Laid bare: The injustice of school league tables

Written by: Pete Henshaw | Published:
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This very helpful article shows just how pernicious ignorant use of league tables can be, though we ...

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The inherent unfairness of the DfE’s Progress 8 league tables is revealed by research showing just how much a range of factors affect GCSE outcomes. Pete Henshaw takes a look

Half of the secondary schools judged to be underperforming in England would not fall into this category if league tables took into account pupil backgrounds.

Research from the University of Bristol has shown that once factors known to influence GCSE outcomes – such as deprivation and free school meals (FSM), SEN, and ethnicity – are included in league table calculations there is a dramatic shift for many schools. Indeed, a fifth of England’s secondary schools see their league table position change by 500 places or more; 74 schools move up more than 1,000 places.

The study says that given the impact that pupil background has, the Department for Education (DfE) should consider reforming its league tables and, alongside Ofsted, should place less emphasis on the Progress 8 measure.

The study was commissioned by the Northern Powerhouse Partnership, which says that many schools in the North are performing “considerably better than the government’s league tables suggest”.

The analysis is based on 2018 Progress 8 data from all 3,165 state secondaries in England. Progress 8 is the headline measure favoured by the DfE as it accounts for pupils’ prior attainment at key stage 2. However, Progress 8 does not take into account other factors shown to have an impact on exam results.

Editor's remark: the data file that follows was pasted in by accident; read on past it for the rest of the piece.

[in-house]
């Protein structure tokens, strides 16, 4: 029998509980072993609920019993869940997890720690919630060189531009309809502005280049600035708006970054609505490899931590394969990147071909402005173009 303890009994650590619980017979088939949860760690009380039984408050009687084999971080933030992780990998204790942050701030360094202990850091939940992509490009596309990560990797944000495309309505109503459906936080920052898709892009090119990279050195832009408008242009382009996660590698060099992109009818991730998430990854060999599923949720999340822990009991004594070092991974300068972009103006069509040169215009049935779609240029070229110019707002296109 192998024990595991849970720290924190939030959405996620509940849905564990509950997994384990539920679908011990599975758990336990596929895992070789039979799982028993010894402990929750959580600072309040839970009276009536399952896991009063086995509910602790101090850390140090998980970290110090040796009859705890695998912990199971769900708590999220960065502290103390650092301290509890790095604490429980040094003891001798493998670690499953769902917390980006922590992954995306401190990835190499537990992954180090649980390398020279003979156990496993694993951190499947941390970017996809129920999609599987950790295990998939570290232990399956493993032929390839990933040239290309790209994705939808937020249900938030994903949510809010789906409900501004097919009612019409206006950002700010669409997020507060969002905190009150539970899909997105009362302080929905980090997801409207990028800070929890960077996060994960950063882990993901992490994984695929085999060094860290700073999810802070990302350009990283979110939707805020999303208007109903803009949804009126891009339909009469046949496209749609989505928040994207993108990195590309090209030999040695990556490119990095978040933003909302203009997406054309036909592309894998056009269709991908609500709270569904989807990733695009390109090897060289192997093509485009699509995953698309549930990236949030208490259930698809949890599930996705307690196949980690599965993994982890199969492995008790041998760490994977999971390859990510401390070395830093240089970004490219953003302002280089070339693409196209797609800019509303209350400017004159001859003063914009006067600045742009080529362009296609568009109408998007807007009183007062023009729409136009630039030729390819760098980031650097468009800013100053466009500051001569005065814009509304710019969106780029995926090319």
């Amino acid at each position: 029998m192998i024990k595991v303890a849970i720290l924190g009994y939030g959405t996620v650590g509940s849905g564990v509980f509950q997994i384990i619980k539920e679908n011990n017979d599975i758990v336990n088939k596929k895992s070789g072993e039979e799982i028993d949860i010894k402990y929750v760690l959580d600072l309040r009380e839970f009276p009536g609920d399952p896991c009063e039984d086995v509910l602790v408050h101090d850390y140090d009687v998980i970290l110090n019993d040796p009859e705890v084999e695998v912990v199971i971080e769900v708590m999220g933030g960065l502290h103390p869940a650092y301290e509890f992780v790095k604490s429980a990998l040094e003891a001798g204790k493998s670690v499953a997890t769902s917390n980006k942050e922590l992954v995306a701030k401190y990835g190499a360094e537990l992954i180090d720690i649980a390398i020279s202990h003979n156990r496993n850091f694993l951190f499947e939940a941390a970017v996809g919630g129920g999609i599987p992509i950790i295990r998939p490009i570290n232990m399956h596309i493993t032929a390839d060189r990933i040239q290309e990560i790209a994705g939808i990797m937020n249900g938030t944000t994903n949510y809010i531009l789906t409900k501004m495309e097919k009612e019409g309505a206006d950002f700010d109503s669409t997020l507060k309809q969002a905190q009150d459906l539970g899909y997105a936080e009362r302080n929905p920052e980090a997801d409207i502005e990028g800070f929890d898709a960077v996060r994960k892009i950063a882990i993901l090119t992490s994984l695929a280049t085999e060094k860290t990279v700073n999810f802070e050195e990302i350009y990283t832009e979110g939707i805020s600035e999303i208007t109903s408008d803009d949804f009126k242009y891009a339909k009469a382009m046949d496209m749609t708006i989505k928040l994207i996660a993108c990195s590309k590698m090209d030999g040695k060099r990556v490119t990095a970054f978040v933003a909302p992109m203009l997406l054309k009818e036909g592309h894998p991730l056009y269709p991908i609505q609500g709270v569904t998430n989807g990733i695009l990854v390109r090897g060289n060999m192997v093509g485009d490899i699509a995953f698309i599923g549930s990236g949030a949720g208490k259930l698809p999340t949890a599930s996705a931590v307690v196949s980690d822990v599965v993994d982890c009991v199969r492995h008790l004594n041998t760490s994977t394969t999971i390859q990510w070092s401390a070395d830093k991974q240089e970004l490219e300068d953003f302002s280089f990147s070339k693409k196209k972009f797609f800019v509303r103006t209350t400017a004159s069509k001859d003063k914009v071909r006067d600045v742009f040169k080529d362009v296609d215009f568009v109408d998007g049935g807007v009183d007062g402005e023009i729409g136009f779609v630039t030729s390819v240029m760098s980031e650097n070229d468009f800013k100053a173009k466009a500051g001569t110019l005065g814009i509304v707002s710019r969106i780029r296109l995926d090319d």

The report shows this impact by breaking down how much better on average each group performs than predicted by key stage 2 scores (expressed by grades per GCSE):

  • Month of birth: August-born pupils make 0.18 grades more progress per subject than their September-born peers.
  • Gender: Girls perform better than predicted (+0.23), boys perform worse (-0.21) – meaning girls make 0.44 grades more progress per subject.
  • SEN: Pupils with Statements (-0.68) and those on SEN Support (-0.43) fare worse than pupils without SEN (+0.08).
  • Ethnicity: Huge variations range from Chinese (+1.06) and Indian (+0.74) to Traveller (-1.07), Roma (-0.74), Black Caribbean (-0.27) and White British (-0.11).
  • FSM: Pupils eligible for FSM (25.5 per cent of all pupils) make 0.52 grades less progress per subject than pupils who are not.
  • Deprivation: Students from the 10 per cent most deprived families underperform against key stage 2 predictions (-0.31), while those from the 10 per cent least deprived score +0.28.

The report states: “Progress 8 effectively punished schools teaching high proportions of disadvantaged pupils for the national underperformance of these groups.

“The results show that schools’ Progress 8 scores, differences in average scores between regions and for different school types all change dramatically once adjustments are made for pupil background. This leads to very different interpretations and conclusions about both individual schools and educational differences.

“Dramatic changes are seen for grammar schools and faith schools whose high average Progress 8 scores reduce substantially once the educationally advantaged nature of their pupils is considered. In contrast, the low average pupil progress seen in sponsored academies improves once the disadvantaged nature of their pupils is recognised.”